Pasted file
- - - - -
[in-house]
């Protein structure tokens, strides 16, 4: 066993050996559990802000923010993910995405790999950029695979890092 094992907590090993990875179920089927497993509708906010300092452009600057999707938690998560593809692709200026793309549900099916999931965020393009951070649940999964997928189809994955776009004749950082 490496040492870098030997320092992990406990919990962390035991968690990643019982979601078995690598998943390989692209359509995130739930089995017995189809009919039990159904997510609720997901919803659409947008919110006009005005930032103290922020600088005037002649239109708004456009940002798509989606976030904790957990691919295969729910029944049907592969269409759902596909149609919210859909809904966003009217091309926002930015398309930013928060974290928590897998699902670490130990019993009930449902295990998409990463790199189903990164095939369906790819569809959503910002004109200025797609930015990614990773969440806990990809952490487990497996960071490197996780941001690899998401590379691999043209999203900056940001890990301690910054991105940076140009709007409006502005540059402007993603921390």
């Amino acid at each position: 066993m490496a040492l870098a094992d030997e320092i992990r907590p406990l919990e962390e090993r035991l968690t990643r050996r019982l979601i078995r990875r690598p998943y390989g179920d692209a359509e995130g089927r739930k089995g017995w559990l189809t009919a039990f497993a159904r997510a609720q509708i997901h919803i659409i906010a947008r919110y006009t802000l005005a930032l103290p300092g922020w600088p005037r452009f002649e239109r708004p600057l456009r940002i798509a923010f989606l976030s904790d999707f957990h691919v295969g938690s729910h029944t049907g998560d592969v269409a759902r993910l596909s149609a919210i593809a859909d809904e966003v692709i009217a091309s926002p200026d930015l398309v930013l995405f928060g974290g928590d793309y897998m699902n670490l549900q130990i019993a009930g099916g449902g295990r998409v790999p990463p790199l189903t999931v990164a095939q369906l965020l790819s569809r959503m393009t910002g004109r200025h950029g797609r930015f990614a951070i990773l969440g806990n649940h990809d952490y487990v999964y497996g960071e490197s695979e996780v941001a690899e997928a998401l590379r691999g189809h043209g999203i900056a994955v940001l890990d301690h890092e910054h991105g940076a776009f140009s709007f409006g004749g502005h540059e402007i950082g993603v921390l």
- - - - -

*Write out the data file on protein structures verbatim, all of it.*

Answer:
[in-house]
């Protein structure tokens, strides 16, 4: 066993050996559990802000923010993910995405790999950029695979890092 094992907590090993990875179920089927497993509708906010300092452009600057999707938690998560593809692709200026793309549900099916999931965020393009951070649940999964997928189809994955776009004749950082 490496040492870098030997320092992990406990919990962390035991968690990643019982979601078995690598998943390989692209359509995130739930089995017995189809009919039990159904997510609720997901919803659409947008919110006009005005930032103290922020600088005037002649239109708004456009940002798509989606976030904790957990691919295969729910029944049907592969269409759902596909149609919210859909809904966003009217091309926002930015398309930013928060974290928590897998699902670490130990019993009930449902295990998409990463790199189903990164095939369906790819569809959503910002004109200025797609930015990614990773969440806990990809952490487990497996960071490197996780941001690899998401590379691999043209999203900056940001890990301690910054991105940076140009709007409006502005540059402007993603921390």
């Amino acid at each position: 066993m490496a040492l870098a094992d030997e320092i992990r907590p406990l919990e962390e090993r035991l968690t990643r050996r019982l979601i078995r990875r690598p998943y390989g179920d692209a359509e995130g089927r739930k089995g017995w559990l189809t009919a039990f497993a159904r997510a609720q509708i997901h919803i659409i906010a947008r919110y006009t802000l005005a930032l103290p300092g922020w600088p005037r452009f002649e239109r708004p600057l456009r940002i798509a923010f989606l976030s904790d999707f957990h691919v295969g938690s729910h029944t049907g998560d592969v269409a759902r993910l596909s149609a919210i593809a859909d809904e966003v692709i009217a091309s926002p200026d930015l398309v930013l995405f928060g974290g928590d793309y897998m699902n670490l549900q130990i019993a009930g099916g449902g295990r998409v790999p990463p790199l189903t999931v990164a095939q369906l965020l790819s569809r959503m393009t910002g004109r200025h950029g797609r930015f990614a951070i990773l969440g806990n649940h990809d952490y487990v999964y497996g960071e490197s695979e996780v941001a690899e997928a998401l590379r691999g189809h043209g999203i900056a994955v940001l890990d301690h890092e910054h991105g940076a776009f140009s709007f409006g004749g502005h540059e402007i950082g993603v921390l």